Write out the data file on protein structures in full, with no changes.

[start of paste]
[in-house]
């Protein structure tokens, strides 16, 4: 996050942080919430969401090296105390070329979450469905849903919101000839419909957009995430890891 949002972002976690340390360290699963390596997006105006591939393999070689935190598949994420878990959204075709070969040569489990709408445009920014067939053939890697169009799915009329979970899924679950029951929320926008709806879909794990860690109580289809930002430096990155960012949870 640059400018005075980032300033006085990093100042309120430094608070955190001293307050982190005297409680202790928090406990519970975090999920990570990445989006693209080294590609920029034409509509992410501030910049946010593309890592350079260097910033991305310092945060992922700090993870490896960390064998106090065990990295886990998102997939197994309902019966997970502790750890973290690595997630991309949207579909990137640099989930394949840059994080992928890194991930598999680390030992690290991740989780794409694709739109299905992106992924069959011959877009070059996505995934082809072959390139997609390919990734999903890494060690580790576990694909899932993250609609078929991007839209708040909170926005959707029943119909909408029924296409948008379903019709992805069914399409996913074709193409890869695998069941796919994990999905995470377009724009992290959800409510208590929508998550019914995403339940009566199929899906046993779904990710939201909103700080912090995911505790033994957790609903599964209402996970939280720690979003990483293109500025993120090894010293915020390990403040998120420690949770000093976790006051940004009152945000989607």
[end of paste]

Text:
[in-house]
């Protein structure tokens, strides 16, 4: 996050942080919430969401090296105390070329979450469905849903919101000839419909957009995430890891 949002972002976690340390360290699963390596997006105006591939393999070689935190598949994420878990959204075709070969040569489990709408445009920014067939053939890697169009799915009329979970899924679950029951929320926008709806879909794990860690109580289809930002430096990155960012949870 640059400018005075980032300033006085990093100042309120430094608070955190001293307050982190005297409680202790928090406990519970975090999920990570990445989006693209080294590609920029034409509509992410501030910049946010593309890592350079260097910033991305310092945060992922700090993870490896960390064998106090065990990295886990998102997939197994309902019966997970502790750890973290690595997630991309949207579909990137640099989930394949840059994080992928890194991930598999680390030992690290991740989780794409694709739109299905992106992924069959011959877009070059996505995934082809072959390139997609390919990734999903890494060690580790576990694909899932993250609609078929991007839209708040909170926005959707029943119909909408029924296409948008379903019709992805069914399409996913074709193409890869695998069941796919994990999905995470377009724009992290959800409510208590929508998550019914995403339940009566199929899906046993779904990710939201909103700080912090995911505790033994957790609903599964209402996970939280720690979003990483293109500025993120090894010293915020390990403040998120420690949770000093976790006051940004009152945000989607």